Electric field and Potential

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Coulomb's law

[math]\mathbf{E}(\mathbf{r}) = \frac1{4\pi\epsilon_0}\int \frac{\rho(\mathbf{r}')\,d\tau'}{R^2}\hat{R}[/math]

Gauss law

[math]\oint_S \textbf{E}\cdot d\textbf{a} = \frac{Q_{enc}}{\epsilon_0}[/math]

Applying divergence theorem, and using [math]Q_{enc}=\int_V \rho(\mathbf{r}')d\tau'[/math], we have

[math]\int_V \nabla\cdot\textbf{E}d\tau' = \frac{1}{\epsilon_0}\int_V \rho(\mathbf{r}')d\tau'[/math]

which leads to

[math]\nabla\cdot\textbf{E} = \frac{\rho}{\epsilon_0}[/math]

Consequence of being central force

Integration of E field along a closed loop vanishes.

[math]\oint_C \textbf{E}\cdot d\textbf{l} \propto \oint_C \frac{\hat{r}\cdot d\textbf{l}}{r^2} = \oint_C \frac{dr}{r^2} = \left.-\frac{1}{r}\right|_{p_1}^{p_1}=0[/math]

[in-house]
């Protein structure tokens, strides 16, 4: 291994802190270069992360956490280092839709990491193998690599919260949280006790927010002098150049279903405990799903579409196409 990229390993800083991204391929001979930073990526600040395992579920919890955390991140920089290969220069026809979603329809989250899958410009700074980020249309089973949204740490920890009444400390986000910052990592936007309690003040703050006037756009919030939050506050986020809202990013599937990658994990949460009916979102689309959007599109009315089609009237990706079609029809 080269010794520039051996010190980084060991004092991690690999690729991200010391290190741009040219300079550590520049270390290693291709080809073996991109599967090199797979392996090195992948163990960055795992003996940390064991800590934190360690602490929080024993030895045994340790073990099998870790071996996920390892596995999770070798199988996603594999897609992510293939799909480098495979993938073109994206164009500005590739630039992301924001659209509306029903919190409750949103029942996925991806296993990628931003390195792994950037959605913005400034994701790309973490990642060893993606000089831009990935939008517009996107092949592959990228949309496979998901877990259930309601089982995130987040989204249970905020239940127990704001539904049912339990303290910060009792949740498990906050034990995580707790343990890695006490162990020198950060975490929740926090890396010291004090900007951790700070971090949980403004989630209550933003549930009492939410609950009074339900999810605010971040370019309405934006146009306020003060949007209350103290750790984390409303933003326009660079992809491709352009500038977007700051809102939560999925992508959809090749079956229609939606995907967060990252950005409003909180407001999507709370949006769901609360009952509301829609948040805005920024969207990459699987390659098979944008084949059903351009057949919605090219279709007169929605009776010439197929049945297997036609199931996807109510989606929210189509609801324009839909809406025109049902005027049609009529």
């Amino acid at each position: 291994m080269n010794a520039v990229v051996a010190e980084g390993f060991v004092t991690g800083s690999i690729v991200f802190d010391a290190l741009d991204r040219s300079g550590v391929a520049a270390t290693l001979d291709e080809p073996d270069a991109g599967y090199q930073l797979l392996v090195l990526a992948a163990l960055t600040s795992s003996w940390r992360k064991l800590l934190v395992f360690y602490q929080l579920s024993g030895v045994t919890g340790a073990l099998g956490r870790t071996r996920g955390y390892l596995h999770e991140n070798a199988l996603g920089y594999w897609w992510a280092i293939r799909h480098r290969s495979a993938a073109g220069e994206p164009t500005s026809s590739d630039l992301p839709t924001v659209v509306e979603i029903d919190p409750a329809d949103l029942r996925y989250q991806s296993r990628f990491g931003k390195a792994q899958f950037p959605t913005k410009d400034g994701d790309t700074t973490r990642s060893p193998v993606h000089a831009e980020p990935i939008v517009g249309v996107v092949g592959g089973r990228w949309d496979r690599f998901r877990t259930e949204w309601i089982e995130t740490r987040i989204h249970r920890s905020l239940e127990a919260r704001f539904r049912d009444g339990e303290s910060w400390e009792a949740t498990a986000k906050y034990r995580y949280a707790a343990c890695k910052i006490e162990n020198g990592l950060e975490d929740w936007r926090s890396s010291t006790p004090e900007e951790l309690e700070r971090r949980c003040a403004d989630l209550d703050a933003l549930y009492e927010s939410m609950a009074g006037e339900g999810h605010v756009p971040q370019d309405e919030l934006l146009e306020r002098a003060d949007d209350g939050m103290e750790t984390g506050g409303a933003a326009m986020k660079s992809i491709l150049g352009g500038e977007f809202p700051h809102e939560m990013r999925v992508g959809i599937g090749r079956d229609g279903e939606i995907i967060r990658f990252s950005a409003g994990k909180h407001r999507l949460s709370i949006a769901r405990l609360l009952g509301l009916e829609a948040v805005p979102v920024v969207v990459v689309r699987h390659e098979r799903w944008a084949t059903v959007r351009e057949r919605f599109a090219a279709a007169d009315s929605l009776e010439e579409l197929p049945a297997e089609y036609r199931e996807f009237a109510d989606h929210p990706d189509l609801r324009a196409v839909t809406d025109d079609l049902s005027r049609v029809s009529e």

Therefore, applying Stokes' theorem to above equation yields

[math]\oint_C \textbf{E}\cdot d\textbf{l} = 0 = \int_S (\nabla\times\textbf{E})\cdot d\textbf{a}[/math]

which means

[math]\nabla\times\textbf{E} = 0[/math]

Potential

As [math]\nabla\times\textbf{E} = 0[/math], E field can be expressed as a gradient of a scalar field. Let us define potential V such that

[math]\mathbf{E} = -\nabla V[/math]

If we plug this definition into Gauss law, we have

[math]\nabla^2 V = -\frac{\rho}{\epsilon_0}[/math]